Non-commercial Losses Explained
If you conduct a business activity as an individual or as a partner in a partnership that resulted is a loss you may be able to offset those losses against your income from other sources, for example wages.
The losses cannot be offset against other assessable income in an income year unless:
- an exception applies;
- you meet the income requirement and one of the four tests is satisfied, or
- the Commissioner has exercised his discretion or ruled that it will be exercised to allow you to claim the loss.
The exceptions apply if your business is a primary production or arts business and your other assessable income is less than $40,000, or the loss is solely due to deductions claimed as allowed by the small business and general business tax break in the 2009-10 and 2010-11 income years.
Taxpayers with an adjusted taxable income below $250,000 can offset a loss from a business activity if it passes one of the following tests:
- business’s assessable income in the current year is at least $20,000;
- business has generated a profit in three of the past five years (including the current year);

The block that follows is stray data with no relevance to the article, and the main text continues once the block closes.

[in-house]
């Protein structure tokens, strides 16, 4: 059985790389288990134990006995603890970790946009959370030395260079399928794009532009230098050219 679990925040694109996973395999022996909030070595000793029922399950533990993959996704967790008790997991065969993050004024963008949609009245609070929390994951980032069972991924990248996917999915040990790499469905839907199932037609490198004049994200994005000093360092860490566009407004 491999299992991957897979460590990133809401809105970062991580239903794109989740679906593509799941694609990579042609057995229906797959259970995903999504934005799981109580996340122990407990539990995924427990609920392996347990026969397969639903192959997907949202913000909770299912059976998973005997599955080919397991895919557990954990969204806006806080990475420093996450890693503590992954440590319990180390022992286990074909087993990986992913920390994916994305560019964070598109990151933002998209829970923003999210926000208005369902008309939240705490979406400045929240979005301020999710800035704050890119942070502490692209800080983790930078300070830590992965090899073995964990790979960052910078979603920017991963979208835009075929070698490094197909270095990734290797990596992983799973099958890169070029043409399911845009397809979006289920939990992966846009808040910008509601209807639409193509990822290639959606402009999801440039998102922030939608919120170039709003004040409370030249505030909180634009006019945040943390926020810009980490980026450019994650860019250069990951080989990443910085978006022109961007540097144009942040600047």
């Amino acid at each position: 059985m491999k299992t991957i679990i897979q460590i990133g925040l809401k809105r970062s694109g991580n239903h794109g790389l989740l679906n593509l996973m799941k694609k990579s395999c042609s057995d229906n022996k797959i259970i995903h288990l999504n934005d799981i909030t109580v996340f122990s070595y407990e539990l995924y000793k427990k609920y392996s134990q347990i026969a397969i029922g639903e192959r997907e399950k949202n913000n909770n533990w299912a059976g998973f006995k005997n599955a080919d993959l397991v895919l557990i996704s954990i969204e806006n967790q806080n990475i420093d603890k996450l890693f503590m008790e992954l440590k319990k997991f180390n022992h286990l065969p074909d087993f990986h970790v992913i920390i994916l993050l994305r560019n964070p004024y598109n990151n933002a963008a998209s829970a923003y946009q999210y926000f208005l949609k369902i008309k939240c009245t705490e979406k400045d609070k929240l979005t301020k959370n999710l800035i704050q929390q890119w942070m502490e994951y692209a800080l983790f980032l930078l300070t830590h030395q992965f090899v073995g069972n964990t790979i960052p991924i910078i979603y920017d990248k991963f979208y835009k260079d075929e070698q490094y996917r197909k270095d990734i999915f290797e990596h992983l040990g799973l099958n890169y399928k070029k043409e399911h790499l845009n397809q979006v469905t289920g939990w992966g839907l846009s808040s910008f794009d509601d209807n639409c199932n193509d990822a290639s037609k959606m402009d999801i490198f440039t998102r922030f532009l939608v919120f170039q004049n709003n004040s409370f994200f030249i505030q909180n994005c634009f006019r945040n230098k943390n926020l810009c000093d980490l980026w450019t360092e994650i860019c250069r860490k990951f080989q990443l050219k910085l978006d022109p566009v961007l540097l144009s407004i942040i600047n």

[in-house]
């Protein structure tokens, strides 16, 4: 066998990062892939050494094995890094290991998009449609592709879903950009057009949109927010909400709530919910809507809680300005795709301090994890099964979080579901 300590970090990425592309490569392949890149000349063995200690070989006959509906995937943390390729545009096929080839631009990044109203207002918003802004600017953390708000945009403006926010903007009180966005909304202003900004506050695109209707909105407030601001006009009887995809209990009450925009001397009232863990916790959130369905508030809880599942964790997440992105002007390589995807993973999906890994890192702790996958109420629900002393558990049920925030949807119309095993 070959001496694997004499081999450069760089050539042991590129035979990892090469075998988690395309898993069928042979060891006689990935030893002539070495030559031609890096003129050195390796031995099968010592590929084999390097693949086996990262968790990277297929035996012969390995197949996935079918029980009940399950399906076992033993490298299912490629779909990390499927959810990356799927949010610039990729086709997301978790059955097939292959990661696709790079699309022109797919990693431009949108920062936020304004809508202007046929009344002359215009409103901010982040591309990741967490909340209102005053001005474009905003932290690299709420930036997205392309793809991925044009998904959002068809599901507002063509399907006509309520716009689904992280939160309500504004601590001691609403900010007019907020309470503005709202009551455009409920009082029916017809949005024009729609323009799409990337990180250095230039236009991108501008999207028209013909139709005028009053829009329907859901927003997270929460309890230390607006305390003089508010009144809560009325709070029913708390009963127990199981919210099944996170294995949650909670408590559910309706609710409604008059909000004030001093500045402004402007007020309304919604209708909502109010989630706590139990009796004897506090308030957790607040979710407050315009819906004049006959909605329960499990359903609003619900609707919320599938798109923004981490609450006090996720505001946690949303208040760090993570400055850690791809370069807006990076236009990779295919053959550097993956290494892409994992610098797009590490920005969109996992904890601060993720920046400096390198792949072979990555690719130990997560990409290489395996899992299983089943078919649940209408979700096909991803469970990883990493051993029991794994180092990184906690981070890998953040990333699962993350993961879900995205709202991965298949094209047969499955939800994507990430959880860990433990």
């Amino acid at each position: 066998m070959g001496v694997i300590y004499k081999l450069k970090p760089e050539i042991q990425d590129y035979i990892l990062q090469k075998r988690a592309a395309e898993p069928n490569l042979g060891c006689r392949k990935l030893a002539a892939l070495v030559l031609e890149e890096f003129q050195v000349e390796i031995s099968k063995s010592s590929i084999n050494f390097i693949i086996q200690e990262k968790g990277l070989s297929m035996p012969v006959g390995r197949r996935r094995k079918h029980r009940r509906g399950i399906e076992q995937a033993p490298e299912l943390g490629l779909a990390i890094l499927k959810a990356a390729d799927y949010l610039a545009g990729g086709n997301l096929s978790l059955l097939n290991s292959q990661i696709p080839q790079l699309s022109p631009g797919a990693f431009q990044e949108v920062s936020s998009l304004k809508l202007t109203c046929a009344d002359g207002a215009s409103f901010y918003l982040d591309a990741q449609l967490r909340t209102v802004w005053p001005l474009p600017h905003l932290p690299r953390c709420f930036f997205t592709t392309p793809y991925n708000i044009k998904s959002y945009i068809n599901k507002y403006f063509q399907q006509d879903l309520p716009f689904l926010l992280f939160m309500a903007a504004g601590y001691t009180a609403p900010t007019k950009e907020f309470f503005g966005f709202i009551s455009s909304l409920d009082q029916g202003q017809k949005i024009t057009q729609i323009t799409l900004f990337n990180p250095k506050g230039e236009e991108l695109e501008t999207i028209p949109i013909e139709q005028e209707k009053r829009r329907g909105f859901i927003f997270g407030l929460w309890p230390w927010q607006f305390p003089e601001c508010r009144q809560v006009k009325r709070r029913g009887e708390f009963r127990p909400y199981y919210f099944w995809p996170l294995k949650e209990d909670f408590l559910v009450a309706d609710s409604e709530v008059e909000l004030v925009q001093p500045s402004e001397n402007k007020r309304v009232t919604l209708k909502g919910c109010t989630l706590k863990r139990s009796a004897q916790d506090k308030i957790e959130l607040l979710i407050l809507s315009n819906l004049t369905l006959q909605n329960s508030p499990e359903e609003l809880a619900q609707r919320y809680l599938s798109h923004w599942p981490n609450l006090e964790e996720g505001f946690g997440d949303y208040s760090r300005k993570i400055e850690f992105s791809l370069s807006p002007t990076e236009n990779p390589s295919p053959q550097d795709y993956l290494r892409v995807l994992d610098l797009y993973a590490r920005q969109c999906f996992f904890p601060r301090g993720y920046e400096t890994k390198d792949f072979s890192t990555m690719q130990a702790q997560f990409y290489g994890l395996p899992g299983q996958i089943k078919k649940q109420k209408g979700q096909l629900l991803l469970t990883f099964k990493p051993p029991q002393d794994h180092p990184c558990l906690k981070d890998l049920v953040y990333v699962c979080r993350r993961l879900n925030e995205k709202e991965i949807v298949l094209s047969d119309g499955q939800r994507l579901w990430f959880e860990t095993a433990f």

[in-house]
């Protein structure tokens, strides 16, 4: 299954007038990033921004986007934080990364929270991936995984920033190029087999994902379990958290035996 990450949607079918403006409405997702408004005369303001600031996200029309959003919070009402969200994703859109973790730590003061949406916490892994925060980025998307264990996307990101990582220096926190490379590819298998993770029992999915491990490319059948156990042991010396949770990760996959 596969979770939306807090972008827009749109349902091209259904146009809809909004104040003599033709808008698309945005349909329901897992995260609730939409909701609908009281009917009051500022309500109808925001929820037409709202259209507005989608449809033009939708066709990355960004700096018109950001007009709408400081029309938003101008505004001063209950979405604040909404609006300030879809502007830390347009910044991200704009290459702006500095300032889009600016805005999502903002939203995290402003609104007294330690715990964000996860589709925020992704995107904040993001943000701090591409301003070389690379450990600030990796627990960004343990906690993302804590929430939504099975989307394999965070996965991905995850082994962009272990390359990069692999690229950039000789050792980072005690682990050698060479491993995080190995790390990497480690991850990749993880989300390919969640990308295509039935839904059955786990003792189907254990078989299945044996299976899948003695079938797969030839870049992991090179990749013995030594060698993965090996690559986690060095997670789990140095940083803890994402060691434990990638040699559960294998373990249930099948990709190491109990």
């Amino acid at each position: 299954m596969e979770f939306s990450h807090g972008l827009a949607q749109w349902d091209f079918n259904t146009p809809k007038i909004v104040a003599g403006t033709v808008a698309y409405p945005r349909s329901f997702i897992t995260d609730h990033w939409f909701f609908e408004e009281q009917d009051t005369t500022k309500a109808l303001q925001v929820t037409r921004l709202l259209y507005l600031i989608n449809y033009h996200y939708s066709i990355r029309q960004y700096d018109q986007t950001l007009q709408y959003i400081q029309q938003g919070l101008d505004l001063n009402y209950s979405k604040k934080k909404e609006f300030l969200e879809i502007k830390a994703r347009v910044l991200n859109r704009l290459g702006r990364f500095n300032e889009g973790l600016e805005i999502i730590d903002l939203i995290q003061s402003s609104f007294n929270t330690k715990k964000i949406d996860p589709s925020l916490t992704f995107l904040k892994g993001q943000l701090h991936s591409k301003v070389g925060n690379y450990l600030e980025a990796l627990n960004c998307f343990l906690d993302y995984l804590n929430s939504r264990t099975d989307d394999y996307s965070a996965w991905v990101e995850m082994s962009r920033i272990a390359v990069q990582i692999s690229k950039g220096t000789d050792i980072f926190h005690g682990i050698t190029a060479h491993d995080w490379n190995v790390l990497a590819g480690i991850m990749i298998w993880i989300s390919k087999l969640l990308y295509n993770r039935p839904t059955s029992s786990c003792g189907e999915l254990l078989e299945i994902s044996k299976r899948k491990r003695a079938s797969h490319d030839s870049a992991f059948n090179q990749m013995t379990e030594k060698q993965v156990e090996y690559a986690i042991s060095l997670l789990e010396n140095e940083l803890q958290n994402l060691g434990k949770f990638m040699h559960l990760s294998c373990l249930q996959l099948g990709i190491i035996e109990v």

- the total value of real property, used on a continuing basis in carrying on the activity is at least $500,000;
- the total value of other assets, used on a continuing basis in carrying on the activity is at least $100,000.
You may apply for the Commissioner’s discretion to allow you to claim the loss if you do not meet the income requirement or any of the four business tests. However, a recent case demonstrated that the Commissioner will grant a relief only in special circumstances that are outside the taxpayer’s control.
If you are not able to offset your loss in the current year, you must defer the loss and may be able to offset it in a future year, either by passing one of the tests or making a profit in the business.
By Julia Kharlamova